The Honeycombs were a pop group from London active from 1963-1967. The name of the band came from the drummer, Honey Lantree, who was a hairdresser and stood out at the time as being one of the few female drummers to achieve mainstream success in the era. This song was their debut single and it sold over a million copies.

While the song was sung by straight men, it was written by gay men. It’s a love song.

How did it age? 10/10 It’s cute and fun and it goes a bit proto-punk at times.

1965:

Are You a Boy or Are You a Girl? – The Barbarians – A garage rock song about androgyny. Back in the 60s, men were starting to grow out their hair to the point where from behind they might be mistaken for girls and wearing tighter clothes. The 60s was a time of androgyny, scrapping gender labels, and being yourself, a change from the conformist days of the 1950s.

How did it age? 8/10 I personally like feminine looking men so I don’t see anything wrong with a boy who looks like a girl. From looking at the lyrics, it doesn’t seem to make fun of trans people. The song’s written in a joking sort of way because the band had long hair themselves.

See My Friends – The Kinks This song was groundbreaking in multiple ways because of its use of the sitar and tambura and Ray Davies making his foray into writing LGBT themed songs. Davies himself said that the theme of the song was “more about camaraderie than homosexuality, but then it borders on that.” He actually wrote this song about the death of his sister. Still, people have interpreted it as having a gay theme.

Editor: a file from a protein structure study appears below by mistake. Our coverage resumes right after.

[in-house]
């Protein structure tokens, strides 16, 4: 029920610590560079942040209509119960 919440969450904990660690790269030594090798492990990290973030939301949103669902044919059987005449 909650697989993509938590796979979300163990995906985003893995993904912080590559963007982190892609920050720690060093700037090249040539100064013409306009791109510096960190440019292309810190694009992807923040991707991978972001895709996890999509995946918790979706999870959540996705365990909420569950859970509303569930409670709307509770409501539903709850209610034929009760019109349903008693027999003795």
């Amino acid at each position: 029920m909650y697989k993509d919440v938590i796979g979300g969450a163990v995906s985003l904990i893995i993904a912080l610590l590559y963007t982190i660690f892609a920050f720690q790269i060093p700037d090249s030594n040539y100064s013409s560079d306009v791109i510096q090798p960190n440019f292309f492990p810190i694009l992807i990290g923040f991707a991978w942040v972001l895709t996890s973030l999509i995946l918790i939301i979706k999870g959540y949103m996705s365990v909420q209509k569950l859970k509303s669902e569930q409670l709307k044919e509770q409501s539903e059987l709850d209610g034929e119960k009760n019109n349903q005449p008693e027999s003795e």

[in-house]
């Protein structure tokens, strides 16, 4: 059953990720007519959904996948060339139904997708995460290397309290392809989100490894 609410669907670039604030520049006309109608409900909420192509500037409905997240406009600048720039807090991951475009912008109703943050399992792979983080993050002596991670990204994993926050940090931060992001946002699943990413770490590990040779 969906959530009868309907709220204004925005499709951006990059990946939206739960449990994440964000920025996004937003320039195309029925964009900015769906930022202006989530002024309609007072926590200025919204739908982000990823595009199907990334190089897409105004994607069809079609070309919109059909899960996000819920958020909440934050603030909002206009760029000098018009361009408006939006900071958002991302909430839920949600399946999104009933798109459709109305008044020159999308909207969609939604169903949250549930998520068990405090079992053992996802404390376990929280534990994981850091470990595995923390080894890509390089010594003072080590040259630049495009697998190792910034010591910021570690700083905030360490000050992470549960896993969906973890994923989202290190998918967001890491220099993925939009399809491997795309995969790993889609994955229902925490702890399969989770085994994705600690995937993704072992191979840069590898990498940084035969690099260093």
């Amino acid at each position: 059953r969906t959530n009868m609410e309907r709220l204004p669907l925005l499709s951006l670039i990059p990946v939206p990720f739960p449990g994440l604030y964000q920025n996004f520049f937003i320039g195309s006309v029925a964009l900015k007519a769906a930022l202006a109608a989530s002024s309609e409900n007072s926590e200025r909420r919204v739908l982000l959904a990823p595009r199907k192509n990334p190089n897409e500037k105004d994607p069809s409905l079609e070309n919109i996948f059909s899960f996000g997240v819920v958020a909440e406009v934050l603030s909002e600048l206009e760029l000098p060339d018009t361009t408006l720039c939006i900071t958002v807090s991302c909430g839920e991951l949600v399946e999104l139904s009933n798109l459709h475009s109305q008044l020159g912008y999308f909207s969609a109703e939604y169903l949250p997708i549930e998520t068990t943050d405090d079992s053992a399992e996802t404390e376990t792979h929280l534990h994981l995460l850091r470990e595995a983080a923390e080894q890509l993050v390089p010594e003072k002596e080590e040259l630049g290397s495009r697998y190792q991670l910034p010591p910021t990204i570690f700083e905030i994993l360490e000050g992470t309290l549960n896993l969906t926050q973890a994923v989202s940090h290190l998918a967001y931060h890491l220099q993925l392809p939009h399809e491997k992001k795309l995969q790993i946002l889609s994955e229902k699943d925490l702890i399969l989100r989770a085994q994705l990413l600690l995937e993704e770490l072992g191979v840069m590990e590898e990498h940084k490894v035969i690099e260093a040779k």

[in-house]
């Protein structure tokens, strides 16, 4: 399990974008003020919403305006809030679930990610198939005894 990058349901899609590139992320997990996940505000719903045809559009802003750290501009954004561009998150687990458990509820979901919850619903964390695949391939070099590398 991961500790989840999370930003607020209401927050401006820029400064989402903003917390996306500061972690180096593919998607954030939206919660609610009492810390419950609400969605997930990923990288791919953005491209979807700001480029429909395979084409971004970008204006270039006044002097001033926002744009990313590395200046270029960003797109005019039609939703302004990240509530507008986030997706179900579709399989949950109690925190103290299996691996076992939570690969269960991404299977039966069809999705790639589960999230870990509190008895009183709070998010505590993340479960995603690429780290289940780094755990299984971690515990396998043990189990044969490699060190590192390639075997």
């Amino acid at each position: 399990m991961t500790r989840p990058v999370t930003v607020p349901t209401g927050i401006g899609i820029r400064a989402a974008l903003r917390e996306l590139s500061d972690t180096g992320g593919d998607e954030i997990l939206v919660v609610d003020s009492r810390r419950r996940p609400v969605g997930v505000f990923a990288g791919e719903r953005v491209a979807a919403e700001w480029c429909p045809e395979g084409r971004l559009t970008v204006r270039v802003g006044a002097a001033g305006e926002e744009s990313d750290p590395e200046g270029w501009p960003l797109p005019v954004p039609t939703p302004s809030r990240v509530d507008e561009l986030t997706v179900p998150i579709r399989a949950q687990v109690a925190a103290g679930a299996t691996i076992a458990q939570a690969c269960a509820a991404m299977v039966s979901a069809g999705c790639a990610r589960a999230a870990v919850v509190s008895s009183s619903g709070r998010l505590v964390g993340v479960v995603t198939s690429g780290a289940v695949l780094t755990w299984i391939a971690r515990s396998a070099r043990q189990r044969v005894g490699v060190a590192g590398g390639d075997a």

How did it age? 10/10 Perfect for when you want a psychedelic touch on your pride playlist.

You’ve Got to Hide Your Love Away – The Beatles One interpretation of this song is that it’s about their manager Brian Epstein, who was gay, but hid it in public. Simply put, it’s possibly about being in the closet. It’s a fair interpretation.

How did it age? 10/10 Since it isn’t explicitly about being gay, I can’t say much about that. As for whether to put it on your pride playlist, may not fit the mood because it’s about being in the closet, still it’s relatable to a lot of people.

1966:

Do You Come Here Often? – The Tornados – Considered one of the first gay songs to be released on a major record label. The song has a lot of jazzy organ in it, making it different from their other guitar-driven songs. About two and a half minutes in, two men have a flirty conversation over the music.

Coincidentally, The Tornados’ producer, Joe Meek was gay. During Meek’s lifetime, homosexuality was illegal and he got in trouble a few times. His story was a tragic one, his life ended in a murder-suicide.

He killed his landlady and himself. He was also accused of plagiarising The Tornados’ “Telstar” from the tune of “La Marche d’Austerlitz” from the 1960 film Austerlitz. Meek never made money from the song in his lifetime and the case was settled in his favour three weeks after he killed himself.

One more coincidence, the keyboard player’s name is David Watts (not the same one mentioned in The Kinks song though).

How did it age? 10/10 When most of the song is instrumental, there isn’t much to be offended by. The conversation is cute and flirty. Of course it sounds old because it’s from over 50 years ago, but the values aren’t vintage.

I’m a Boy – The Who – Actually not the first song about being transgender. Hermione Baddeley sang a song back in 1961 called “I Changed My Sex”. Unfortunately, I cannot find audio of it so I didn’t write a piece about it earlier.